“Winter” or “dormant” pruning is an essential horticultural practice that an experienced landscape contractor will utilize at their discretion. This is essentially a hard cutback (more than you would cut with hand pruners or shears during a typical pruning session) to reshape the plant and encourage new growth to form towards the inside of the plant. As plants are pruned during the summer months, a landscaper will strategically take as little plant material off during each pruning to avoid plant stress during hot temperatures. Because of this, the plant will start to form more leaves on the outside of the plant and less on the inside, creating a very bare environment in the middle of the plant over time. It is imperative that most woody shrubs are dormant pruned at strategic intervals during their life cycle. Not every shrub needs yearly dormant pruning, but some do. Your dedicated landscape professional should be able to distinguish which ones those are.
Depending on the plant variety and the amount of sunlight the plant receives each day, be prepared for a relatively slow grow back, especially if these cutbacks are performed in the dead of winter. If viable, we recommend waiting as close to March as possible since days are starting to get longer which will promote more sunlight and rapid photosynthetic growth. This will shorten the amount of time the plant will remain bare, with Spring becoming the first active growing period of the year for most woody plant material. If hard cutbacks are being done in heavily shaded areas throughout the year, be prepared for an even longer grow-back period. Depending on the severity of the cutback needed, it could take over a year for a plant to regain its natural vigor when in a heavily shaded area.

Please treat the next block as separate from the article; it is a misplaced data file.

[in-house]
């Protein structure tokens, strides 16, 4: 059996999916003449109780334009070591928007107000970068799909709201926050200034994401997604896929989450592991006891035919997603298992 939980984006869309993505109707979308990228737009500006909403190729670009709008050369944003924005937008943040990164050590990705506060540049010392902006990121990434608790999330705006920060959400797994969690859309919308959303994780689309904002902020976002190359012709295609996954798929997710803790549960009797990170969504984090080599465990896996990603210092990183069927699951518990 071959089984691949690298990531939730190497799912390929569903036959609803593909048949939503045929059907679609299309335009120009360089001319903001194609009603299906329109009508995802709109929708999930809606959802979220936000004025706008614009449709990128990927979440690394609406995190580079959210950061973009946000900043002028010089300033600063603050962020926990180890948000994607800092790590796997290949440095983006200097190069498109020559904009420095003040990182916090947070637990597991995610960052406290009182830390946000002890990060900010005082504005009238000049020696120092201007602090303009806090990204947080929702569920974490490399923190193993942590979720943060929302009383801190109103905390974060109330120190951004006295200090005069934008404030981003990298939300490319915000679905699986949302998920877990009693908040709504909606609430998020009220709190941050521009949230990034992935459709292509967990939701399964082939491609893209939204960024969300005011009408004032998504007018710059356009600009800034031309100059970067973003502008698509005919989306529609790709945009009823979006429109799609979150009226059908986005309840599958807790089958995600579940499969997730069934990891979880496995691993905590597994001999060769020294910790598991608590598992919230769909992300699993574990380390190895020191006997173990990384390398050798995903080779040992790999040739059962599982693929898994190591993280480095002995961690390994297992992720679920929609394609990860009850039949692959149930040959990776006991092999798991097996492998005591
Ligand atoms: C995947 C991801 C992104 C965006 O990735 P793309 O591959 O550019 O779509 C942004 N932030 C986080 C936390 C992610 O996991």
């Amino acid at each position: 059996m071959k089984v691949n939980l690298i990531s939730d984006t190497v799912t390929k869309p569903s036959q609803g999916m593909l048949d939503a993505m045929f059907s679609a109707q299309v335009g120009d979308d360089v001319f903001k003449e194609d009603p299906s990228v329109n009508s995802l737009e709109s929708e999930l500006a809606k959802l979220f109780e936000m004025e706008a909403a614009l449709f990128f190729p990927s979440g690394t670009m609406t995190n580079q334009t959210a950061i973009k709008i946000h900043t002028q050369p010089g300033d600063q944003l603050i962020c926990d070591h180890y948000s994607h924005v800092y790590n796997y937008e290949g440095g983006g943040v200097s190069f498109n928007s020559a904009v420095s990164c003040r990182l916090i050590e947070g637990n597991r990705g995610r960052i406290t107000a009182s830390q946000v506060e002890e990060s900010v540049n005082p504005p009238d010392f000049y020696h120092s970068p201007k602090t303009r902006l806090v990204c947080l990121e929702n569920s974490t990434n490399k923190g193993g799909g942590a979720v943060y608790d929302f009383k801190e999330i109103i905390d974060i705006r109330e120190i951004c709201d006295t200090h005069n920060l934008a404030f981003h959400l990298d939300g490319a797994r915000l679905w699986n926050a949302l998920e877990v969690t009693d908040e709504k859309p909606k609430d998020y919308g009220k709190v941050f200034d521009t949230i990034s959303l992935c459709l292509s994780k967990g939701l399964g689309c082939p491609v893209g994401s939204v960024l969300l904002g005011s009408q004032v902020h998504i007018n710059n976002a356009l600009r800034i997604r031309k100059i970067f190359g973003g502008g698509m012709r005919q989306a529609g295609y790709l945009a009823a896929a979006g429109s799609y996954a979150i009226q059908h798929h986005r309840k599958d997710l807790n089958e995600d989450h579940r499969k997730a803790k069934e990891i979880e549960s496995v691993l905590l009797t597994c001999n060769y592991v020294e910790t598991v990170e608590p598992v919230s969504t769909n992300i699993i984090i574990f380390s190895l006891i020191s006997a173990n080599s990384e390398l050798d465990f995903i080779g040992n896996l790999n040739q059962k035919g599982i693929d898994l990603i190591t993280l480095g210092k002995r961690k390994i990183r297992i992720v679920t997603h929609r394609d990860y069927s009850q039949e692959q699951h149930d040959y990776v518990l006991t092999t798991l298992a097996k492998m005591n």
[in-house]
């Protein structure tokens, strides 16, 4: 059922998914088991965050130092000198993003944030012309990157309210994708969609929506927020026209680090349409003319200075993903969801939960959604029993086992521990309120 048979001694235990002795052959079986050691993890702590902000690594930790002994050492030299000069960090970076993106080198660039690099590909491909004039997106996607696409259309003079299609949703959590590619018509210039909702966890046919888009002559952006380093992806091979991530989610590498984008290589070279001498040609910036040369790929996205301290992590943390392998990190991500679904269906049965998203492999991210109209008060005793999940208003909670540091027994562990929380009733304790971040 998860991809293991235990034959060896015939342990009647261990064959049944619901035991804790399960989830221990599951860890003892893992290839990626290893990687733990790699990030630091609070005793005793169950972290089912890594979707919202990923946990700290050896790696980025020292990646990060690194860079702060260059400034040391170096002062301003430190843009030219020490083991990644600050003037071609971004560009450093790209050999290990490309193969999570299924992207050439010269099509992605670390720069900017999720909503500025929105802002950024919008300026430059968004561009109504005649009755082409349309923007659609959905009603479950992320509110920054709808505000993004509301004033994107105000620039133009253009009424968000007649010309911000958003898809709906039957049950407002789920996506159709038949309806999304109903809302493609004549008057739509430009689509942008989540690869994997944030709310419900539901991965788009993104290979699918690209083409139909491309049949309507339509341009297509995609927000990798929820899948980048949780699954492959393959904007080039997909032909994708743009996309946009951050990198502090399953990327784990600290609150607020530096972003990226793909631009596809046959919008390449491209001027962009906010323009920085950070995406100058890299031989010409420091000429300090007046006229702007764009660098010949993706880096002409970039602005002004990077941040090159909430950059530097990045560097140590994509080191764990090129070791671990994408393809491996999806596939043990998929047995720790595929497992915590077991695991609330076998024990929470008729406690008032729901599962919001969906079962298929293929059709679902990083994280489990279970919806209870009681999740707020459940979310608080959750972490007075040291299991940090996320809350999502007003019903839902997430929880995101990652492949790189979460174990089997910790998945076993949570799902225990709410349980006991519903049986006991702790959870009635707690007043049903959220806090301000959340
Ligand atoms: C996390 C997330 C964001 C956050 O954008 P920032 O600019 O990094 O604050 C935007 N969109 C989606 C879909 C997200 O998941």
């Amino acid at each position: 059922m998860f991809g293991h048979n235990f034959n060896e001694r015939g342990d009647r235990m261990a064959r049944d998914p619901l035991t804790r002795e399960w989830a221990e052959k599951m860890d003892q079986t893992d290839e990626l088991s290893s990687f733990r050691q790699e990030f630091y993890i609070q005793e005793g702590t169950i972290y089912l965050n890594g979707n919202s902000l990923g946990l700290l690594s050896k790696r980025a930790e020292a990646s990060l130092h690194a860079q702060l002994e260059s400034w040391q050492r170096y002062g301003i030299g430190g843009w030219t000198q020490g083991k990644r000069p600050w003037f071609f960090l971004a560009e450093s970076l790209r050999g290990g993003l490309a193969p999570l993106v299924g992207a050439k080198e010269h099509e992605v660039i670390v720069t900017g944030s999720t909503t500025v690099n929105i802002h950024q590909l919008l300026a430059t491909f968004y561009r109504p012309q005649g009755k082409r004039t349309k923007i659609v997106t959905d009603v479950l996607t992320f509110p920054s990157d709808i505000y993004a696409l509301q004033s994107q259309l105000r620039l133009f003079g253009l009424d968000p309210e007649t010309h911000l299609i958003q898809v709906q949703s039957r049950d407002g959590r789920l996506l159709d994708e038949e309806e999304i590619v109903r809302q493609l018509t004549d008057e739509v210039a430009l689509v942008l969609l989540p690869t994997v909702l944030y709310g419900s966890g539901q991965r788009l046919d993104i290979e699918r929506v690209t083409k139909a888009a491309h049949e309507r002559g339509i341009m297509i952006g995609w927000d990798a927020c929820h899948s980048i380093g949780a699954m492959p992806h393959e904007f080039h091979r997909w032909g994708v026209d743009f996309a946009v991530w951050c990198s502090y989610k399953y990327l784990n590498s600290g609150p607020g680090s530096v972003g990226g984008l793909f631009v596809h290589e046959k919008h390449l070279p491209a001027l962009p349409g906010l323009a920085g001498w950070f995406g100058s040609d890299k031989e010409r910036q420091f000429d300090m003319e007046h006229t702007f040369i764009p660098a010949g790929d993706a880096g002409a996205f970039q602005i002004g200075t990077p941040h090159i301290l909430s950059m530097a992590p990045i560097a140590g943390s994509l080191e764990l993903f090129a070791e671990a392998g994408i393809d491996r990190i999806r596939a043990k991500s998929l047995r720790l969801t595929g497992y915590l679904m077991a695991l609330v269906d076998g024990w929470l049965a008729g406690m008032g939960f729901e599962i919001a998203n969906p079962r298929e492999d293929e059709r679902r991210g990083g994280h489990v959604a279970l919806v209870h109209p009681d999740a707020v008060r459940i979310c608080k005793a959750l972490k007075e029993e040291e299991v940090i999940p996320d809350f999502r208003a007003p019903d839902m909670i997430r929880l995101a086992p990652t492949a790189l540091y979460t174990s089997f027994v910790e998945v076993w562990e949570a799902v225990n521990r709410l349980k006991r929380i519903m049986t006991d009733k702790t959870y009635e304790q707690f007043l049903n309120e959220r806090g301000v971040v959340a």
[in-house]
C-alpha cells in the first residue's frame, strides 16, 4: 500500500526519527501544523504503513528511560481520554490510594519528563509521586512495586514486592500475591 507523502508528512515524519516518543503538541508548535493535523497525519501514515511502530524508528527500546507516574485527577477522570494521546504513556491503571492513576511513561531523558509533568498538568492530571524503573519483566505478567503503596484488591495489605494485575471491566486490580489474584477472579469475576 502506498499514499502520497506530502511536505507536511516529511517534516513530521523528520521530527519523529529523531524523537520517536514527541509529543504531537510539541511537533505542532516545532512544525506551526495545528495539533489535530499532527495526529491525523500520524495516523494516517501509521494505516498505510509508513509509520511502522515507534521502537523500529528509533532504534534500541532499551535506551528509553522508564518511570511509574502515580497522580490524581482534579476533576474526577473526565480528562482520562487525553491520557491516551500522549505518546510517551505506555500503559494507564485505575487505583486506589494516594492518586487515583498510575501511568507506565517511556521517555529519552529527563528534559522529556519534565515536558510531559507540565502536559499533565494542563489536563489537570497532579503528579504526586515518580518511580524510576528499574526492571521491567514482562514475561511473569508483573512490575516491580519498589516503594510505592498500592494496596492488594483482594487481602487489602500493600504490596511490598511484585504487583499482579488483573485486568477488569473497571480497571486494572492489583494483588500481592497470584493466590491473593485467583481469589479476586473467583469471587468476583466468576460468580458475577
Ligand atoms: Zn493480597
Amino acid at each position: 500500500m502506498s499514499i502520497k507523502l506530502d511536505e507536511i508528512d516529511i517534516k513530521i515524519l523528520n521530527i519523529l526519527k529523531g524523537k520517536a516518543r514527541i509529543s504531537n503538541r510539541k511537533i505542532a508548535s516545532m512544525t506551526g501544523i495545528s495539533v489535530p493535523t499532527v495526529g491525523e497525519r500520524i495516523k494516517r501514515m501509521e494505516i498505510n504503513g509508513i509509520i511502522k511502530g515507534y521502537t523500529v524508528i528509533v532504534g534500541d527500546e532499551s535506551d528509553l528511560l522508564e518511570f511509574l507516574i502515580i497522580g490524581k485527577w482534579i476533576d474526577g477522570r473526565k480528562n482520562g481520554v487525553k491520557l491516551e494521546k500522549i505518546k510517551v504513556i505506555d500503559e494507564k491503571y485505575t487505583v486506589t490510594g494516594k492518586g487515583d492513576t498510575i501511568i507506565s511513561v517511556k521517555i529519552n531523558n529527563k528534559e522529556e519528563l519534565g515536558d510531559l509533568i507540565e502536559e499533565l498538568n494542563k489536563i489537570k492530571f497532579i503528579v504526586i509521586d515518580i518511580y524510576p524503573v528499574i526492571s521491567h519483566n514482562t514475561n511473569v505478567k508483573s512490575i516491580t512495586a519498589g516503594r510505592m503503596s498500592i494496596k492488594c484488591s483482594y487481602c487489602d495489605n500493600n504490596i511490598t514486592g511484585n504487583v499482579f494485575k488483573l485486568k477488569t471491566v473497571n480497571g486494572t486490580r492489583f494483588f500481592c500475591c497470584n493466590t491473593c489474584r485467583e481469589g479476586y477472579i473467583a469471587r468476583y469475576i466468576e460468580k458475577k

Dormant pruning also has other perks as well. It can apply to trees, too, for instance, as this is a great time to provide limb ups and more major cutbacks on them. Less sap is lost in the wintertime, putting less stress on the tree. Dormant pruning in the winter is also great because it can reduce the transmission of diseases and pests, mainly since the frigid temperatures inhibit the activity of both.
Whether you are attempting to tackle dormant pruning on your own or trusting a landscape expert, be sure to do the correct research and come up with a plan this winter. Hopefully, the points made above will help you give you a baseline of what needs to be done and what to expect given the circumstance. Please reach out to us today to discuss your dormant pruning needs!